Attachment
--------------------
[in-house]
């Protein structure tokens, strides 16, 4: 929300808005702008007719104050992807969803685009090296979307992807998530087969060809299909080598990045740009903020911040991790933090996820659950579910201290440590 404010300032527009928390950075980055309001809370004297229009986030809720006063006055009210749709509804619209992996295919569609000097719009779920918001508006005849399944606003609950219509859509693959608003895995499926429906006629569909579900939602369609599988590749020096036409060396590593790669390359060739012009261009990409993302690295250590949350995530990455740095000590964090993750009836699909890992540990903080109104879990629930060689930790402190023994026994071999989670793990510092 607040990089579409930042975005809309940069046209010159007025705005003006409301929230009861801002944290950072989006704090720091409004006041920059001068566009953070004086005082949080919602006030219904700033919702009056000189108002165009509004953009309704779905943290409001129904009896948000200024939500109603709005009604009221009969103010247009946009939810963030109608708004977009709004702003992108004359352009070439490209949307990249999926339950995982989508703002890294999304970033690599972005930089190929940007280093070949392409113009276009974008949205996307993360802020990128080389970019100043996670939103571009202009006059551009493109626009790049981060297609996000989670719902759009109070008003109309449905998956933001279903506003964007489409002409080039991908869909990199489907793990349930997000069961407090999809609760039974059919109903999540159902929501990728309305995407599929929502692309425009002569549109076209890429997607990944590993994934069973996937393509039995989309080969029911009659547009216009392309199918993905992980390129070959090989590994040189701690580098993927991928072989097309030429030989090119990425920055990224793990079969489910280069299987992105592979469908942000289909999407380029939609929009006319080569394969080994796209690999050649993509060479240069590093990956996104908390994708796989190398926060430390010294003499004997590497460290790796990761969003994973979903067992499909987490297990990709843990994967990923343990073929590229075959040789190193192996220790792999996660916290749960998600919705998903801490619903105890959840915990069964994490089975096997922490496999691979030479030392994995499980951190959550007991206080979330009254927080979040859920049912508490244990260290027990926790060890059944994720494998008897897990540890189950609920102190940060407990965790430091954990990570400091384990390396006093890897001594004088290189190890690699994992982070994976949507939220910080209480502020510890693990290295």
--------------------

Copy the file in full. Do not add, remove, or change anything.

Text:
[in-house]
């Protein structure tokens, strides 16, 4: 929300808005702008007719104050992807969803685009090296979307992807998530087969060809299909080598990045740009903020911040991790933090996820659950579910201290440590 404010300032527009928390950075980055309001809370004297229009986030809720006063006055009210749709509804619209992996295919569609000097719009779920918001508006005849399944606003609950219509859509693959608003895995499926429906006629569909579900939602369609599988590749020096036409060396590593790669390359060739012009261009990409993302690295250590949350995530990455740095000590964090993750009836699909890992540990903080109104879990629930060689930790402190023994026994071999989670793990510092 607040990089579409930042975005809309940069046209010159007025705005003006409301929230009861801002944290950072989006704090720091409004006041920059001068566009953070004086005082949080919602006030219904700033919702009056000189108002165009509004953009309704779905943290409001129904009896948000200024939500109603709005009604009221009969103010247009946009939810963030109608708004977009709004702003992108004359352009070439490209949307990249999926339950995982989508703002890294999304970033690599972005930089190929940007280093070949392409113009276009974008949205996307993360802020990128080389970019100043996670939103571009202009006059551009493109626009790049981060297609996000989670719902759009109070008003109309449905998956933001279903506003964007489409002409080039991908869909990199489907793990349930997000069961407090999809609760039974059919109903999540159902929501990728309305995407599929929502692309425009002569549109076209890429997607990944590993994934069973996937393509039995989309080969029911009659547009216009392309199918993905992980390129070959090989590994040189701690580098993927991928072989097309030429030989090119990425920055990224793990079969489910280069299987992105592979469908942000289909999407380029939609929009006319080569394969080994796209690999050649993509060479240069590093990956996104908390994708796989190398926060430390010294003499004997590497460290790796990761969003994973979903067992499909987490297990990709843990994967990923343990073929590229075959040789190193192996220790792999996660916290749960998600919705998903801490619903105890959840915990069964994490089975096997922490496999691979030479030392994995499980951190959550007991206080979330009254927080979040859920049912508490244990260290027990926790060890059944994720494998008897897990540890189950609920102190940060407990965790430091954990990570400091384990390396006093890897001594004088290189190890690699994992982070994976949507939220910080209480502020510890693990290295």